personally very offensive, and others still by
ex-Confederates who have never for a mo
ment since their entrance into office ceased
to insult Northern Bepublican employes,
and to sneer at Union solders. If these
peculiarly obnoxious partisans were re
moved, good Bepublicans might possibly
pardon the retention of the others, for a time
at least, but the presence of these peculiarly
offensive ones disgusts every Bepublican,
and the terms in which the heads of depart
ments who have the power to remove them
are mentioned are decidedly uncompli
mentary. TJNEXPLAINABLE INFLUENCE.
The influence which keeps some of them
in office is absolutely beyond explanation.
A conspicuous case is that of Mr. Morton,
Commissioner of Navigation, who enjoys
the snug salary of 53,500 a year. Mr. Mor
ton is from Augusta, Me., and was about to
be given the office ot postmaster of that city
by President Cleveland, when the latter re
ceived a personal request from Hon. James
(J. Blame that Morton be put into another
place. The request was the result of the
scandalous stories circulated during the
campaign of 1884. President Cleveland
acceded to the personal request of Blaine,
but rewarded Morton by placing him at the
head of the Bureau of Navigation. Morton
has been exceedingly offensive, both before
and since the change of administration,
toward persons having official business with
him, and his conduct has been exposed not
only by Bepublican, but by Democratic
newspapers; but for some mysterious reason
he holds his plaoe, and has within the last
few days been heard to boast that all the in
fluence of the gentlemen who have been in
sulted by him, of the press, and of Bepubli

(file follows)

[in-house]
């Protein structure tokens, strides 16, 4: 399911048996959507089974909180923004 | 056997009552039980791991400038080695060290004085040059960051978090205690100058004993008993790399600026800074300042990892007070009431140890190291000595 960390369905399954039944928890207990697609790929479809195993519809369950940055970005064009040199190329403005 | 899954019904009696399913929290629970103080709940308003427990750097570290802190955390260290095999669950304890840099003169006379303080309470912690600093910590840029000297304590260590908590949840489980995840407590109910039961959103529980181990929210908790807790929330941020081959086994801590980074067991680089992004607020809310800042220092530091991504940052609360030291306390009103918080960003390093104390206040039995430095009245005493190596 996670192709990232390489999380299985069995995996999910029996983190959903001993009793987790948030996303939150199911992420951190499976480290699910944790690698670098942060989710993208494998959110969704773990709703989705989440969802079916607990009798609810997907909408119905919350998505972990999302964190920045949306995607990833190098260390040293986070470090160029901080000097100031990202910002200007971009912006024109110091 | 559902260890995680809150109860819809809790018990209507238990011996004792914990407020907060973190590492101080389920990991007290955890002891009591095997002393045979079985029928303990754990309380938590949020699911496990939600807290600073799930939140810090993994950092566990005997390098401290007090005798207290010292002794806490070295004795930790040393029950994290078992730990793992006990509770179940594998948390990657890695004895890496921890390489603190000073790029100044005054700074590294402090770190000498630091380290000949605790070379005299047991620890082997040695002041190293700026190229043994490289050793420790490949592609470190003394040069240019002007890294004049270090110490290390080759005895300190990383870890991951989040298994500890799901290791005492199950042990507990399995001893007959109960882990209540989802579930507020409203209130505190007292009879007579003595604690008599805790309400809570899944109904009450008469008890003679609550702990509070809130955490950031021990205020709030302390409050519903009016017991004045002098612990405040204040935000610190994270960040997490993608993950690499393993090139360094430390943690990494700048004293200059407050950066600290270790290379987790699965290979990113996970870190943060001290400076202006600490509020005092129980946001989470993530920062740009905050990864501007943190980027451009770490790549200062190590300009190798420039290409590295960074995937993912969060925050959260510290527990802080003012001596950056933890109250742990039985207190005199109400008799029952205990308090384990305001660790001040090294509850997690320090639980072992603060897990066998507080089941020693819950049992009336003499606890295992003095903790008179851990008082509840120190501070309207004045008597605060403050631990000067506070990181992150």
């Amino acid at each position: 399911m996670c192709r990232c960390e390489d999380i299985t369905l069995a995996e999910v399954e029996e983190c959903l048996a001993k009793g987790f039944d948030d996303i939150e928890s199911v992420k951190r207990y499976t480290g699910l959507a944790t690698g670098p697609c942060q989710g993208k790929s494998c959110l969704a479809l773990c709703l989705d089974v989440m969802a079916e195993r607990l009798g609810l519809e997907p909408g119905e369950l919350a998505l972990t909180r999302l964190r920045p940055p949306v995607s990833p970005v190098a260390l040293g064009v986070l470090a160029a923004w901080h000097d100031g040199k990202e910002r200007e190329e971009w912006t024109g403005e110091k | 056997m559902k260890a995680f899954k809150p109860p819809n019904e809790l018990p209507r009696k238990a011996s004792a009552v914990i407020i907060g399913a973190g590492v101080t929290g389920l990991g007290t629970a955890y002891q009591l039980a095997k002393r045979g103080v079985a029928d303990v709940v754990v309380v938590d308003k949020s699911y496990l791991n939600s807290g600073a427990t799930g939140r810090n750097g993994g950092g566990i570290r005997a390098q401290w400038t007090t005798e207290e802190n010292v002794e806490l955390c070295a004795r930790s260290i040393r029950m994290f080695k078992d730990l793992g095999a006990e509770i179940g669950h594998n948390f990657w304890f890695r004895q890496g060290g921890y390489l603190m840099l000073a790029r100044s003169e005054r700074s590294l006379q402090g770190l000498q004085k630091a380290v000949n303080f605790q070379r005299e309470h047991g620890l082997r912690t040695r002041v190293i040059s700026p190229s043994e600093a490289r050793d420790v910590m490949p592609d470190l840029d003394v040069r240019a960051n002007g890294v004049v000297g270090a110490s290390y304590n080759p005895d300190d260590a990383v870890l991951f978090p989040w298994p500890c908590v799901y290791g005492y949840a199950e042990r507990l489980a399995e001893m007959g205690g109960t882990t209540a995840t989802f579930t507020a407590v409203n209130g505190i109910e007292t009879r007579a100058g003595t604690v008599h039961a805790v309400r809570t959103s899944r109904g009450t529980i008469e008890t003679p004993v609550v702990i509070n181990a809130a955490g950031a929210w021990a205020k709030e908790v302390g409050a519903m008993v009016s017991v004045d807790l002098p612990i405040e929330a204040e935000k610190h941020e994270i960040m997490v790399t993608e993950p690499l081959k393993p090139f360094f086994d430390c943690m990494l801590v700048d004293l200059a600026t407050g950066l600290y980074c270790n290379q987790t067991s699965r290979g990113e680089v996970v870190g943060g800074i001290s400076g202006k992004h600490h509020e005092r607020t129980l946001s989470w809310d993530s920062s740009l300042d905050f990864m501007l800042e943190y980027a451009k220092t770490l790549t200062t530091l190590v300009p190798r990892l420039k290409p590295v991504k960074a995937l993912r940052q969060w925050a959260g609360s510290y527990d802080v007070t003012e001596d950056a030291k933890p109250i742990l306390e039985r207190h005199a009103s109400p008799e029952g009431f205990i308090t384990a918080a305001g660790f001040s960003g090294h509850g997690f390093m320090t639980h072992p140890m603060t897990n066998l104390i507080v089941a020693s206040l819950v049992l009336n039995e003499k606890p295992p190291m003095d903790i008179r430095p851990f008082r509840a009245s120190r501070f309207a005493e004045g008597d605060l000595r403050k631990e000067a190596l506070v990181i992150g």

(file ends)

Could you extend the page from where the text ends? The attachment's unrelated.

cans, cannot put him out
MANY CASES OP THE KIND.
So it is with many others, and especially
with some of the ex-Confederates, and Re
publicans think they may well be excused
if the v ask what it all means. The tacts
with regard to some of these persons will be
presented squarely to President Harrison
when he returns, "and if he fail to spur bis
heads of departments to remove them the
Stalwarts will give this administration up
as lost to the party.
It is a saying heard every hour of the day
that no important removals have been
made in the departments except to give
place to friends of-the President or members
of the Cabinet, or to lieutenants of Con
gressional favorites, but this is decidedly an
exaggeration; the appointments made have
been excellent. If Bepublicans have any
reason to find fault it is because they are
BLOOD ON HIS GUN.
Sorao Very Strong; Evidence Discovered
Aealnst a Snspected Murderer.
Chicago, September 22. The body of
the murdered man found at Calumet was
positively identified to-day as that of Samuel
F. Eeininger, of Mansfield, O. Samuel
Slick, of Mansfield, made the identification
without difficulty. The police have dis
covered that a gun used here by W. F.
Purdy, the suspected murderer, has blood
Much additional evidence also points to
Purdy as Keininger's slayer. Purdy is the
man under arrest at Mansfield, and was a
traveling companion of Eeininger. It is
now known that the latter had $200 just
prior to his death. The,money has not been
FOUND FLOATING IN THE BITEB.
A Carpenter Murdered and His Pockets
Billed of Valuables.
Peovidence, E. I., September 22. The
body of Philip Lannan, a carpenter 35 years
old, was found floating in the river to-day.
He had been missing since Wednesday. He
was evidently robbed add murdered, and it
is believed more than one person was con
cerned in the affair, as wounds found on the
body were made with different kinds of in
struments. He was over six feet high and of powerful
build. It is thought he got into a fight
while under the influence oi liquor.
SEPTEMBER 23, 1889.
A MAN OF NEEYE.
Strong; as Is tbe Caso Against Chalkier Lt
Coner, He Dears Dp Dravely New
and Damaging Documentary
tSMClAL TELEQItAM TO THE DISPATCn.l
Camden, N. J September 22. A tre
mendous sensation was created here to-day
by the publication of the confession ot the
negro, Garret W. Murray, who says he
caught Chalkley Le Coney with the bloody
knife in his hand jnst after he had killed
his pretty niece Annie, in their little house
on the Colestown road, near Merchant
ville, two weeks ago. The friends
of LeConey, who all along have believed
him innocent and have said that he would
soon be released, now admit that he has